# Francium Explained: What is Leveraged Yield Farming (LYF)?

In this series of Francium Explained, we will be walking you through the basics of leveraged yield farming (LYF), as well as the mathematics behind the long, shorts, and hedging strategies with LYF. LYF is a mechanism that allows farmers to lever up their yield farming position, meaning to borrow external liquidity and add to their liquidity to yield farm. Keen to find out how much do you actually know about LYF? Read on!

Imagine this scenario.

Alice is a happy farmer. She has obtained a good return by planting and selling wheat. Alice wants to expand the scale of farming, so she proposes to borrow some money from his neighbour Bob and use the money to buy more wheat seeds. Part of the harvest will be paid to Bob in return.

This is where Leveraged Yield Farming (LYF) starts. Now imagine that Alice owns 1,000 USDC at the beginning, and Alice uses her 1,000 USDC and the 1,000 USDC borrowed from Bob to buy wheat seeds for cultivation. The 1000USDC borrowed from Bob will generate 10% interest and be returned to Bob. In this case, on the premise that Alice only owns 1,000 USDC, she can enjoy the income generated by nearly 2,000 USDC.

This is farming with 2x leverage.

Not every investment will have a good return. When Alice proposed to borrow USDC from Bob, Bob made such a trade-off: If he does not lend those USDC, then he will always have 1000 USDC assets; If he lends with USDC, he will enjoy 10% (100 USDC) interest every year, but if Alice fails in planting wheat or the wheat price drops, in the worst case, she will not be able to repay the principal or even the interest. In order to ensure the safety of his assets, Bob and Alice reached an agreement that if the value of Alice’s wheat drops to a certain amount, Alice will sell all wheat and return Bob’s 1,000 USDC.

This is the leverage yield farm with liquidation.

However, what if Alice does not borrow money, but wheat from Bob? And what if the value of Alice’s assets is not only dependent on wheat?

**Longing, Shorting & Hedging LP tokens with LYF:**

From the above example, we can see that the most intuitive function of LYF is to amplify the income of the farm, longing certain assets. When we farm LP tokens (which is the commonest case in the DeFi world), to study the performance of LYF, let’s establish a stable coin model.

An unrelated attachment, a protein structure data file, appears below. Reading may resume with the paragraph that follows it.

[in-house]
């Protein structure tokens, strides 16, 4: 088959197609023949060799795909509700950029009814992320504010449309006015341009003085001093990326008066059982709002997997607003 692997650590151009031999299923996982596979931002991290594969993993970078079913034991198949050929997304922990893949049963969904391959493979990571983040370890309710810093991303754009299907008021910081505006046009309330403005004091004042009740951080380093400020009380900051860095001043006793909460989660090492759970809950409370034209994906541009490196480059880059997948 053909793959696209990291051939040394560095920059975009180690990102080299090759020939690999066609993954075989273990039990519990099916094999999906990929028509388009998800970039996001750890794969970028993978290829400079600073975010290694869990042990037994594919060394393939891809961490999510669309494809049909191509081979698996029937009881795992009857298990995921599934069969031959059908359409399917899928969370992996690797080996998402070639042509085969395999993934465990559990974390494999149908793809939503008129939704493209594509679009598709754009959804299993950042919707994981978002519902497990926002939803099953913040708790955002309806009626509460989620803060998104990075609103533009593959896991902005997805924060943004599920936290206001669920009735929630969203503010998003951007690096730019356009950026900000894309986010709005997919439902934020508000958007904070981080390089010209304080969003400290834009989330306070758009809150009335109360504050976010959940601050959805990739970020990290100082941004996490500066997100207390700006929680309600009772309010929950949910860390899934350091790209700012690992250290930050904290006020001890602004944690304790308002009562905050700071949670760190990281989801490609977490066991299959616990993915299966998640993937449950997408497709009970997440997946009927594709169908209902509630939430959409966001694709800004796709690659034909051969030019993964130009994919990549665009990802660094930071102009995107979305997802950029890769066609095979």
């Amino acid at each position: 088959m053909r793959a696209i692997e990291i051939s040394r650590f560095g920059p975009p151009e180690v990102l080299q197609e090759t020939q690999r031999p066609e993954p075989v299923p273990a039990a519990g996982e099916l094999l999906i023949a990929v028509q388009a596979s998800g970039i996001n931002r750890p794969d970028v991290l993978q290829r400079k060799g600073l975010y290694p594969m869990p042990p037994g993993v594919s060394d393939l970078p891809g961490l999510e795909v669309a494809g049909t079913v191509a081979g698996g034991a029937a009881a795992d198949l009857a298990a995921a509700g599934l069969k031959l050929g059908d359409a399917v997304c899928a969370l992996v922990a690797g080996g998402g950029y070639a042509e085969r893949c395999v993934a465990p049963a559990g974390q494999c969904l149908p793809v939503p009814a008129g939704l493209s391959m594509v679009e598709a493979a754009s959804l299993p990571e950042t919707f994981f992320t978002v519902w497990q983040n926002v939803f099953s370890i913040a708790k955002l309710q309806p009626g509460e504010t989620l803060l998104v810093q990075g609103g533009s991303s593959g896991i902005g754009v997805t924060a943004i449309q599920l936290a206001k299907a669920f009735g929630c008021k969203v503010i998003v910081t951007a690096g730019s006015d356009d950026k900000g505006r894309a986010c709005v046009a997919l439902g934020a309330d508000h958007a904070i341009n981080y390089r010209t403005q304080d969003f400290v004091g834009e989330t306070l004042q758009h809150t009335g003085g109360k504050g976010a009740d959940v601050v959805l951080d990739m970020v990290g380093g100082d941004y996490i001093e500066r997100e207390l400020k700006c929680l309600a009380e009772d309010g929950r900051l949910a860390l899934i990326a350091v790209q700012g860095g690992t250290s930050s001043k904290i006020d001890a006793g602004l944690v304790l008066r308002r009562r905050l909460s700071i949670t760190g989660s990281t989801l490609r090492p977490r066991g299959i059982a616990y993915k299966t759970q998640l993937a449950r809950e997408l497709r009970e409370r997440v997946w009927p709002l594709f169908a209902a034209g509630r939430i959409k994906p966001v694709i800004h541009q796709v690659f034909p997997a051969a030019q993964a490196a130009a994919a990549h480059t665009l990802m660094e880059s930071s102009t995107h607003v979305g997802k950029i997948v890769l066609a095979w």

There are two tokens in this model: Token A & Stable Coin USDC. Let’s take** P **as the price of A using amount of USDC as a unit. Initially, Charlie holds** N **USDC, and the price of A is **P₀**. When he participated in LYF with leverage **Y**:

**N(Y-1)**USDC are borrowed from the lending pool**NY/2**USDC (Half of total USDC) will be swapped for A- Deposit A & USDC for LP tokens
- Stake LP tokens into the farming pool

When closing the position, it follows the next steps:

- Redeem All LP tokens for A & USDC
- Sell all A for USDC
- Repay
**N(Y-1)**USDC - You get the remaining USDC

Based on the AMM formula, when** P **changes, the amount of USDC we can withdraw by redeeming the LP token is

so when close position, the profit you get is

In traditional longing, the profit we can get by long **X** A is **X(P-P₀)**. Without losing generality, let’s make the initial price **P₀=100**, the performance of longing with different leverage are illustrated below:

But the role of LYF is not only that. If you are a keen trader, you may think that if the price of a certain token will fall within a certain period of time, the best way to make a profit from it is to go short this token. The usual steps are: when token A price is **P₀**, borrow **X **token A, sell** X **token A for** Y **token B immediately, when token A price drops to** P**, buy** X** token A back, by doing so, the profit you get is **X*(P₀-P)** token B-borrowing interest. With LYF, there is a little difference. If you are holding** X** token A and open a 3 times leverage position, you will automatically borrow** 2X** token A from the lending pool, and half of total token A, **1.5X **A will be swapped to token B immediately. **0.5X **token A short exposure is generated instantly. In traditional shorting, you can only earn profit from a price drop, but with yield farming, you can also earn LP tokens apart from the earning with a price drop. It’s a safer method to short a certain asset since the price of LP price and the token price has a square-root relation. You might doubt that if it is a good method to short, so next we will show you the performance of shorting with LYF by using the same model.